Before Alaskans had even finished voting, Republican Larry Hogan had been declared the upset winner in Maryland’s gubernatorial election over incumbent Democrat Lieutenant Governor Anthony Brown. Maryland, a state where registered Democrats outnumber Republicans 2-to-1, elected just its second Republican governor since 1966. The election itself was off the national radar until a few high profile visits by the likes of the Obamas and Chris Christie and a last minute flurry of national money. In fact, a CBS/NYT/YouGov poll had Brown ahead of Hogan by 17% just a month before the election.
Yet, by the morning of November 5, Hogan had taken Maryland by an impressive 5% margin, 52% to 47%, or about 75,000 votes. How did he manage the upset? Hogan preached the right message, ran a perfect campaign against his opponent, and worked incredibly hard. His opponent did none of these and failed to mobilize his base. The results were shocking.
Since Maryland is such a blue state, the national media did not even bother to run exit polls this year. So we don’t know the demographics and priorities of the electorate, and who specifically voted for Hogan. But I can speculate, and explain how Hogan’s campaign ought to be emulated in jurisdictions large and small, in moderate and liberal areas.
Hogan’s story starts with the election of outgoing Democratic Governor Martin O’Malley in 2006. The O’Malley administration’s social agenda was fairly popular with the citizens of Maryland and he won re-election handily, by over 14% in the Republican wave year of 2010. On issues like urban policy, marriage, the death penalty, and the environment, O’Malley was strongest. But to boost revenues and pay for increased government spending, he had to raise taxes. And fees. And more taxes.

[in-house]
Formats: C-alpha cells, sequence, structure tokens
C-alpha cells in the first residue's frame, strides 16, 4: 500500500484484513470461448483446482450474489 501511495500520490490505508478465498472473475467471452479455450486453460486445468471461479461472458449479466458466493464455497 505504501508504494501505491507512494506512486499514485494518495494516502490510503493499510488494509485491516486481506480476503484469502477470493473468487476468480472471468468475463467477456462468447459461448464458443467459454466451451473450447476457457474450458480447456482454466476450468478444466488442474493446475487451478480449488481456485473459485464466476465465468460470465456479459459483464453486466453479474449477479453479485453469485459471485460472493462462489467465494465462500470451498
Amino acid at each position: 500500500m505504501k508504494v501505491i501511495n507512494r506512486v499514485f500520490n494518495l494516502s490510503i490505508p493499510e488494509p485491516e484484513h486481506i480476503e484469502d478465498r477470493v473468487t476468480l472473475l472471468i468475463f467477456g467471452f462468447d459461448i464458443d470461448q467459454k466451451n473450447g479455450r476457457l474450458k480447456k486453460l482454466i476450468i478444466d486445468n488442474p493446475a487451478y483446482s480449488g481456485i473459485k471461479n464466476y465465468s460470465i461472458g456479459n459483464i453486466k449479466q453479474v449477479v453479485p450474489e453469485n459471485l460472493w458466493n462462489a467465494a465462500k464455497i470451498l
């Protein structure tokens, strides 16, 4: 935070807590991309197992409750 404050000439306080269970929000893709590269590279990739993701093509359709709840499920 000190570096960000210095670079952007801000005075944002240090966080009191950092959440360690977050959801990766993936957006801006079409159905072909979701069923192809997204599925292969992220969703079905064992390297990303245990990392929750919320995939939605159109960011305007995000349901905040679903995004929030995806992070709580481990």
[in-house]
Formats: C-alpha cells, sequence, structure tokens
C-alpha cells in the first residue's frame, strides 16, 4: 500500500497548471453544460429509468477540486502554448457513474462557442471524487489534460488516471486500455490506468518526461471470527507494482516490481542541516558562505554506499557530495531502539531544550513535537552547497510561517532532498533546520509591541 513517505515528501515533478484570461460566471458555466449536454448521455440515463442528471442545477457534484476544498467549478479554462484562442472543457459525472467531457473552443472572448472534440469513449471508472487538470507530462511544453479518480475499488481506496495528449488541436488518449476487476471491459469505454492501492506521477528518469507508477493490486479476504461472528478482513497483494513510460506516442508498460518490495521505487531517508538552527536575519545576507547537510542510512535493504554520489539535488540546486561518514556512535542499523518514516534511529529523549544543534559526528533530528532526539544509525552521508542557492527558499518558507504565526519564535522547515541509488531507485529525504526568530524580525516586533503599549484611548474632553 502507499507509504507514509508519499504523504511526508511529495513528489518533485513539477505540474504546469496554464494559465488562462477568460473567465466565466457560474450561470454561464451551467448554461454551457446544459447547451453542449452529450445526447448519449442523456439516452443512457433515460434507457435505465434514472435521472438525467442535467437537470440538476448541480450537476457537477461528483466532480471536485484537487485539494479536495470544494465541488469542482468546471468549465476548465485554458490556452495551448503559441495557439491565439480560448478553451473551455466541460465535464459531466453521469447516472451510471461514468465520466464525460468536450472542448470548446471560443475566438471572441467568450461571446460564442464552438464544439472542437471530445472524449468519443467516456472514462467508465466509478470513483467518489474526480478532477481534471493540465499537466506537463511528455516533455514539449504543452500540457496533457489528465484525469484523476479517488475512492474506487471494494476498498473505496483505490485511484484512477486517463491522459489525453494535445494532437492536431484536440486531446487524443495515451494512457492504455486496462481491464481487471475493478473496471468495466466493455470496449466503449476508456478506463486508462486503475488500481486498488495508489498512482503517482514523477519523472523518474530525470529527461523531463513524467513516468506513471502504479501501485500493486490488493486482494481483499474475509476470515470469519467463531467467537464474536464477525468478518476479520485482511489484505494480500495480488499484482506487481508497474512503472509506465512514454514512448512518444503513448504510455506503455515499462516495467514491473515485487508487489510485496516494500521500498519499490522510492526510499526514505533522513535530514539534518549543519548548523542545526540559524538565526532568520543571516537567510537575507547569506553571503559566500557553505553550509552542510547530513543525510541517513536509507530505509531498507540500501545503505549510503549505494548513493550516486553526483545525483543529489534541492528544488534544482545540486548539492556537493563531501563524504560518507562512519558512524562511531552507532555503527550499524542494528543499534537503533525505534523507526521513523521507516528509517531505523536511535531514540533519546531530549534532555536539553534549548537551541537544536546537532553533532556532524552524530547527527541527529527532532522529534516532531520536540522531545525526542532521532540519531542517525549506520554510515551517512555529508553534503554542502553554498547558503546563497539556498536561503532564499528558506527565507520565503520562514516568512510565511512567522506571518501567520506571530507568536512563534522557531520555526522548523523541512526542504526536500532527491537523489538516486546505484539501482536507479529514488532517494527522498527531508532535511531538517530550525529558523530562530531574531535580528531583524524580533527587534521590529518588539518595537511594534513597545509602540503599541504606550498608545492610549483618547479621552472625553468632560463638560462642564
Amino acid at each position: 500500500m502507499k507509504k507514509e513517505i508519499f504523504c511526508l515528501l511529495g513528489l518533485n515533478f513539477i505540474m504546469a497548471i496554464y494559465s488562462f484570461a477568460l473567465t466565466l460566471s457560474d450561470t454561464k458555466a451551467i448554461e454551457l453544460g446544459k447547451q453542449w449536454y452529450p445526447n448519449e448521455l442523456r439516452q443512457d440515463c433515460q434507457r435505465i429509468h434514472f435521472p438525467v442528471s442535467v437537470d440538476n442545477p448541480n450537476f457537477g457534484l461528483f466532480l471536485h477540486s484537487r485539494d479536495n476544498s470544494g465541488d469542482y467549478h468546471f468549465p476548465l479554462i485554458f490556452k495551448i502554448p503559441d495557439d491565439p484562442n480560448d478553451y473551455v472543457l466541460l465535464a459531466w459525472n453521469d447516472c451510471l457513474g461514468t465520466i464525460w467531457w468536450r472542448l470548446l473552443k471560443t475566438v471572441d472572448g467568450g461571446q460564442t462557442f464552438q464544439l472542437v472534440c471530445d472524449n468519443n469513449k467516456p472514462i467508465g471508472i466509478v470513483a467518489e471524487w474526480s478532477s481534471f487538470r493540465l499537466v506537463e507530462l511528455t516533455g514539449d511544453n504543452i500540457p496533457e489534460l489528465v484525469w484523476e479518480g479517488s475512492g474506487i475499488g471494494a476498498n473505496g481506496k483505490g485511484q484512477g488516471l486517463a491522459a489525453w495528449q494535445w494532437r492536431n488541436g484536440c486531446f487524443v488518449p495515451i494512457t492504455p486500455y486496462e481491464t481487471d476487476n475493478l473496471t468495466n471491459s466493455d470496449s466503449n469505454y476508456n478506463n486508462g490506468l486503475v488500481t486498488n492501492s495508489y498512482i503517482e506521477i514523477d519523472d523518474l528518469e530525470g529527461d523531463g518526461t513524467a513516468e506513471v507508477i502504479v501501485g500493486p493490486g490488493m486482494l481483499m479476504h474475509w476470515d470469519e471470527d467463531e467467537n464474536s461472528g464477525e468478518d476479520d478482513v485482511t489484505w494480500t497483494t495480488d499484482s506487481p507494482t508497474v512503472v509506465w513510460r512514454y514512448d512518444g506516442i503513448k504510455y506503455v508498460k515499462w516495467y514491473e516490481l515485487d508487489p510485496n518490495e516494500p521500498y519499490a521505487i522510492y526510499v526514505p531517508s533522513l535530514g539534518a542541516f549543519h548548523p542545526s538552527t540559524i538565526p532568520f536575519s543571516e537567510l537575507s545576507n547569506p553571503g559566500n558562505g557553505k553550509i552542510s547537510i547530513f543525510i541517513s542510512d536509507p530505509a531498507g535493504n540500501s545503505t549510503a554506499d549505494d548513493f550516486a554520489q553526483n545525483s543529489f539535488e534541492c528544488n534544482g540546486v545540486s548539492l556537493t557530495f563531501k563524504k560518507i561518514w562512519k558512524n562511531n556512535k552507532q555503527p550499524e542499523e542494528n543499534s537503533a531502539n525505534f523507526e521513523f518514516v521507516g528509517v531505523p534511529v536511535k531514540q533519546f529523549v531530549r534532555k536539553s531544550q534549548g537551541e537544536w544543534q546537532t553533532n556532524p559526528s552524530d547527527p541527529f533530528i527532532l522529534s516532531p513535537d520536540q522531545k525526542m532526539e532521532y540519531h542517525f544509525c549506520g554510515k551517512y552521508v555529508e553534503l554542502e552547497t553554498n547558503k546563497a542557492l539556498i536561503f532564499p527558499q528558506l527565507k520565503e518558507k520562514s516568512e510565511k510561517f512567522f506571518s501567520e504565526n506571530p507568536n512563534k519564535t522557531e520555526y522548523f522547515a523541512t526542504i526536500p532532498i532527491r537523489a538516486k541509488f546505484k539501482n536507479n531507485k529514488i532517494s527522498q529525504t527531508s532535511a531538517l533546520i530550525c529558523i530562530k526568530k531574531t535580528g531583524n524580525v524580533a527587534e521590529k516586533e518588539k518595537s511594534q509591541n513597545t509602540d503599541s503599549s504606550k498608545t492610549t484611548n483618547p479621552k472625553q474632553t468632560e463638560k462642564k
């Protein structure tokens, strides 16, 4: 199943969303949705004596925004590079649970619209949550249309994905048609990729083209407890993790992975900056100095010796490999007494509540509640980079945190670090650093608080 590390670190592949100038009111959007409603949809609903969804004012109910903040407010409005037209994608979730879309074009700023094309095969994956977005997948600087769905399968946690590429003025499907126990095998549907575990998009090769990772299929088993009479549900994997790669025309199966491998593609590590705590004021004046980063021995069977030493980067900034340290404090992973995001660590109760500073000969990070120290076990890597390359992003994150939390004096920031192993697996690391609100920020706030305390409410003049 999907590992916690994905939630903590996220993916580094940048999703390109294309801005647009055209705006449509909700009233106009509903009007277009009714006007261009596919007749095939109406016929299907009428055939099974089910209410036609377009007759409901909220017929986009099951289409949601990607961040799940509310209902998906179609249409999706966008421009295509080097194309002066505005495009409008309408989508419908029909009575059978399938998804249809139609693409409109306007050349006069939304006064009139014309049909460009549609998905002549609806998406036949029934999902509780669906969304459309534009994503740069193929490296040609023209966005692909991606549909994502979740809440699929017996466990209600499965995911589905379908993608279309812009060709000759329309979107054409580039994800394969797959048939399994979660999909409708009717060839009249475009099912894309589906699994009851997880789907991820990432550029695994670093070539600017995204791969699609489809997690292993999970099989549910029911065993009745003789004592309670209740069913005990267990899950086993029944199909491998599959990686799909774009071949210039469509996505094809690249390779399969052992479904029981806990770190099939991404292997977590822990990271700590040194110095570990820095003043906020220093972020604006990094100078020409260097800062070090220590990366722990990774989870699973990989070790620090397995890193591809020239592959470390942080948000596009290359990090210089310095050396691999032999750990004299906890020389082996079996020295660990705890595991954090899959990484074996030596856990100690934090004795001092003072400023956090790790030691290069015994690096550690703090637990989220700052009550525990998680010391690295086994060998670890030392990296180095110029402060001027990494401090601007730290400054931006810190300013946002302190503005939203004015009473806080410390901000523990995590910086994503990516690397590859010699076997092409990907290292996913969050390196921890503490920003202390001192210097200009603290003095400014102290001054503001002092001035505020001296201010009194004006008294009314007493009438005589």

The state’s business environment was weak, taxes were increasing, and government was wasting money. Enter Larry Hogan. He was fed up with the barrage of taxes and the incompetency of the state government, and founded the organization Change Maryland in 2011. Change Maryland became a grassroots, government watchdog group that reported on taxes and government inefficiency, and quickly attracted a large following of Marylanders. Using Facebook as medium of communication, it provided a platform for opponents of the increasing barrage of taxes.